Why GM’s safety calamity, an utter Washington failure, isn’t a hot TV topic


Knives Out for Ronan Farrow

Why GM’s Safety Calamity, An Utter Washington Failure, Isn’t a Hot TV Topic

The General Motors safety debacle is about everything that’s wrong with Washington.

And yet somehow it hasn’t caught the imagination of television news.

Apparently, at least 13 people dying from a car defect that was covered up by a giant American automaker and has led to a recall of 2.6 million vehicles doesn’t hold a candle compared to, say, a missing Malaysian airliner.

But the federal government is complicit is more ways than one.

GM, you’ll recall, had to be rescued by the taxpayers in 2009, and the federal stake was so large that the company was dubbed Government Motors when it went through bankruptcy. But bankruptcy rules require a disclosure of all liabilities as well as assets. By hiding the defect in its cars, GM may have committed bankruptcy fraud.

Beyond that, the utter failure of the National Highway Transportation Safety Agency to crack down on the defective ignition switch is an embarrassing failure. But regulatory agencies are a journalistic backwater, drawing a fraction of the coverage lavished on the White House, Congress and politics.

Even so, with GM’s CEO and the acting NHTSA chief scheduled to be hauled before a Hill committee today, you’d think there would be a drumbeat on the air. Yet if there have been many great cable segments on the subject, I’ve missed them.

My theory is that in a television culture that thrives on heroes and villains, it’s hard to know who to blame.

You can’t single out President Obama because the government’s failure to act stretches back to the Bush administration, so it doesn’t make for a left/right slugfest.

You can’t fault Mary Barra, the new GM boss, because she didn’t know about the cavalier disregard for safety until she was promoted into the top job.

You most certainly can blame a Beltway culture of coziness between the regulators and the regulated—but that’s an old story and perhaps too abstract.

Let’s drill down here with the help of the New York Times, which has done consistently strong reporting on the subject.

What’s the NHTSA track record?

“Federal regulators decided not to open an inquiry on the ignitions of Chevrolet Cobalts and other cars even after their own investigators reported in 2007 that they knew of four fatal crashes, 29 complaints and 14 other reports that showed the problem disabled air bags, according to a memo released by a House subcommittee on Sunday.

“Then in 2010, the safety agency came to the same decision after receiving more reports that air bags were not deploying.”

Now we get to the mutual back-scratching that corrodes each administration. Many former top NHTSA officials “now represent companies they were once responsible for regulating, part of a well-established migration from regulator to the regulated in Washington…

“When David J. Friedman, acting administrator of the highway safety agency, testifies before House and Senate panels on Tuesday and Wednesday, a central question will be why the agency failed to push for a recall.

“To critics, the agency’s failure to act is another example of how it is not as effective as it could be. One reason often cited is a shortage of investigators. Another is that former agency employees join law firms and help defend automakers and other companies being regulated.”

Why be too aggressive in your job if there’s a bigger payday looming when you leave the government? Some people may die in the process, but hey, that’s the cost of capitalism.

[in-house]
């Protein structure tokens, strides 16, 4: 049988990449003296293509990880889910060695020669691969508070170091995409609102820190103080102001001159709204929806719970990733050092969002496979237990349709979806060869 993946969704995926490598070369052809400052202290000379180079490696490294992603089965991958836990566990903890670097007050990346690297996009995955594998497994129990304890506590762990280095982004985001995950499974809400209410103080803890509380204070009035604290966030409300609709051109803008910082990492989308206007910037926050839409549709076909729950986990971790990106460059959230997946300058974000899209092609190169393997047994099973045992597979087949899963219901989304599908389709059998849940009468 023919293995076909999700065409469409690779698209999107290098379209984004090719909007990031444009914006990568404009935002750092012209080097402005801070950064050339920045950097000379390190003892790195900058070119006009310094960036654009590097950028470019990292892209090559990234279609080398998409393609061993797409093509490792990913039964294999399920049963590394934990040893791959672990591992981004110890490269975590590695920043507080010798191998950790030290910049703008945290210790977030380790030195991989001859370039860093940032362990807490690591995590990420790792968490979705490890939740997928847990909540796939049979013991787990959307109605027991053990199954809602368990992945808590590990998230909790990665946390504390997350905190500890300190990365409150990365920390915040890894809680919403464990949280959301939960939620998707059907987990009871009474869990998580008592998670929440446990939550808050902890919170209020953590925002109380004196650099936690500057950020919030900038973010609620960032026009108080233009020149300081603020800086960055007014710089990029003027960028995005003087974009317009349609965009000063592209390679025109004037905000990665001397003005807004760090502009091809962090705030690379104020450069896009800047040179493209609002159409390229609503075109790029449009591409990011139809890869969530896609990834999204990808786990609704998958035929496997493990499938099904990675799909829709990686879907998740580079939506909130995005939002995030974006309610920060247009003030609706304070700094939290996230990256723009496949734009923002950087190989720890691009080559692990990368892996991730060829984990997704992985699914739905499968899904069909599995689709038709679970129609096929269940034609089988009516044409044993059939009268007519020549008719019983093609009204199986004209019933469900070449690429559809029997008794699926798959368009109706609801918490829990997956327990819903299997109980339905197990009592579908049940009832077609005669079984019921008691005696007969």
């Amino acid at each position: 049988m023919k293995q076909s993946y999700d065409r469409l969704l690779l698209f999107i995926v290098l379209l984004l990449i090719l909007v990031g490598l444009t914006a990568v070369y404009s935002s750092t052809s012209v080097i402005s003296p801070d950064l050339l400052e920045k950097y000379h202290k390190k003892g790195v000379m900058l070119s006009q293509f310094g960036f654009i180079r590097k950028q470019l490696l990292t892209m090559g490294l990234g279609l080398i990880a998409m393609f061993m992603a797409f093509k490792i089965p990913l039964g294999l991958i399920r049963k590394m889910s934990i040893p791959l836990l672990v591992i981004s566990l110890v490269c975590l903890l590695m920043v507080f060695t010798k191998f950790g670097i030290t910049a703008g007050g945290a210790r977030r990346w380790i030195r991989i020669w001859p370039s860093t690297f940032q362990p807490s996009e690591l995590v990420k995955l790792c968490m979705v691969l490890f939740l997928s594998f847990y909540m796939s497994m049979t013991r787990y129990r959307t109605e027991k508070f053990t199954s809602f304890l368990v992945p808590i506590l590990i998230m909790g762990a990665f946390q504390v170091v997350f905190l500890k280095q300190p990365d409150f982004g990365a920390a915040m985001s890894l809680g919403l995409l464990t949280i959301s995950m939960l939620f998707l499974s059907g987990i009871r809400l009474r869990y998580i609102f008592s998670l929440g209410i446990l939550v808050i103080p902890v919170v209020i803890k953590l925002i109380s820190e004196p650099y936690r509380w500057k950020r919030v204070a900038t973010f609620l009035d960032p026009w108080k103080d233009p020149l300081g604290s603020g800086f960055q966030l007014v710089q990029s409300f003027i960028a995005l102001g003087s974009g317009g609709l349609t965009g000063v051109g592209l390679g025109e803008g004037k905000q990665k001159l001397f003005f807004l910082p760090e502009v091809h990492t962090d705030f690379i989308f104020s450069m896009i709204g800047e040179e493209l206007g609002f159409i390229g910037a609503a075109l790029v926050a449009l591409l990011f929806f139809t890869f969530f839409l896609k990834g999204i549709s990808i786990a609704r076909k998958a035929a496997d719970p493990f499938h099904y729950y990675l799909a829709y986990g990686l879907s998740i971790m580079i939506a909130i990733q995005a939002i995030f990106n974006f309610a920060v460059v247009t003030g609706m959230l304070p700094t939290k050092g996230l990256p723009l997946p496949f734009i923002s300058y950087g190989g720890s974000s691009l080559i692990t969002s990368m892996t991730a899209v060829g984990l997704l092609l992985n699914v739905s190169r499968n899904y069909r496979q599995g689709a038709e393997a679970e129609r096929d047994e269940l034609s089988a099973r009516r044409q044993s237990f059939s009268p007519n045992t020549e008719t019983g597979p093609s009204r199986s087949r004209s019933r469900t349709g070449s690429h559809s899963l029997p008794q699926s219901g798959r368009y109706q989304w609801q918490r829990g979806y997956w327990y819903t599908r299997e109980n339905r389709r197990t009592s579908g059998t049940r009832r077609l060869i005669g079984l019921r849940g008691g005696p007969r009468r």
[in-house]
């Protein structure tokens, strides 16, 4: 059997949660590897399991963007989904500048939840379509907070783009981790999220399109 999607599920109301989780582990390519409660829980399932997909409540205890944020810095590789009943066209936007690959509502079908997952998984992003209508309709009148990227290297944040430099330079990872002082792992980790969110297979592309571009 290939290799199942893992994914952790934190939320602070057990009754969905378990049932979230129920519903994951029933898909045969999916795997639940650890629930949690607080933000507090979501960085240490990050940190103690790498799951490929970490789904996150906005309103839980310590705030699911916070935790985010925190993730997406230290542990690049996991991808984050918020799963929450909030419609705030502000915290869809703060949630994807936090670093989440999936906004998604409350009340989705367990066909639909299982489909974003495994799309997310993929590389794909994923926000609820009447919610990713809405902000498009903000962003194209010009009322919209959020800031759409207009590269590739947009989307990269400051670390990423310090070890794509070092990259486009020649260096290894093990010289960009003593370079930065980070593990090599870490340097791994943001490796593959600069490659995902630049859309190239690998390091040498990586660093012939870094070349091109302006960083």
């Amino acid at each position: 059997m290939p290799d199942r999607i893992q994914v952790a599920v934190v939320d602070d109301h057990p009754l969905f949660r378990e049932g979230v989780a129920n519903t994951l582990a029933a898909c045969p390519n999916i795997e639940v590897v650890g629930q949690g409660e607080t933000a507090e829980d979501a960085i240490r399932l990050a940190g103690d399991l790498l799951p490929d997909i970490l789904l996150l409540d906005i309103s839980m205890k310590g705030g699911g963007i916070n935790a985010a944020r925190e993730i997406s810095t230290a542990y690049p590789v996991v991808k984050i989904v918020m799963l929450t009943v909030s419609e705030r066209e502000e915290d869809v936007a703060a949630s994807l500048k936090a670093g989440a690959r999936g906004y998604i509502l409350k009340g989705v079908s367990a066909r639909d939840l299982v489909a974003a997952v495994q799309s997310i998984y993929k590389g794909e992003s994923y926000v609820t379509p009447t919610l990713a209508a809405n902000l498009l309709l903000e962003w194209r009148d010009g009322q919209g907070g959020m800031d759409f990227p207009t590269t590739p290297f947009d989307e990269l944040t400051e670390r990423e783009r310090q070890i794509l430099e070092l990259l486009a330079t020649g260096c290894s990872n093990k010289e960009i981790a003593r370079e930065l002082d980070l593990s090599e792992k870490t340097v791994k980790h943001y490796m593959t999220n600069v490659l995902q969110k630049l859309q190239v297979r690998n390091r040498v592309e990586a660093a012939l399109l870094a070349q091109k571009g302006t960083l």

And maybe we shouldn’t let Mary Barra off the hook so easily. She got a ton of good press when she became GM’s first female chief executive after working her way through the ranks for decades. Then came her first major test.

“Only weeks into her tenure as chief executive of General Motors, Mary T. Barra has been increasingly consumed by a crisis over the recall of 1.6 million defective cars linked to 13 deaths.

“Ms. Barra, a trained engineer and an employee at G.M. for more than 30 years, learned of the defect on Jan. 31 — the first time, the company said, that any senior executive had been told of the problem since it surfaced more than a decade ago.

“She has remained publicly silent on the issue and has declined all requests for interviews.”

In other words, she refused to put herself out there and deal with the media scrutiny in what will likely be her worst crisis, apologizing to GM customers in recorded videos. After learning of the problem on Jan. 31, she finally held a news conference two weeks ago.

So Mary Barra initially didn’t step up. The government didn’t step up.

It’s time for the media, at least, to do their job.

Knives Out for Ronan Farrow

I don’t usually use items like this, but I want to make a point.

It’s no secret that Ronan Farrow’s MSNBC show is at times painful to watch. Farrow, of course, is the 25-year-old son of either Frank Sinatra or Woody Allen who miraculously showed up in the 1 p.m. slot.

Now the New York Daily News says:

Ronan Farrow’s MSNBC talk show is facing cancellation amid poor ratings, sources exclusively tell Confidenti@l...

“‘He sort of stinks on TV,’ an MSNBC source told Confidenti@l. ‘He hasn’t turned out to be the superstar they were hoping for…Just because someone is a boy genius-turned-Twitter star doesn’t mean they deserve their own TV show.’”

Those are very cheap shots to put in blind quotes, and who knows if the show could face cancellation? An MSNBC rep is quoted as denying the speculation.

Gossip columns are always filled with chatter that this show or that may be dumped. Sometimes they’re right, but if it’s just an off-the-record staffer talking about “they” at the network, it’s just, well, gossip.

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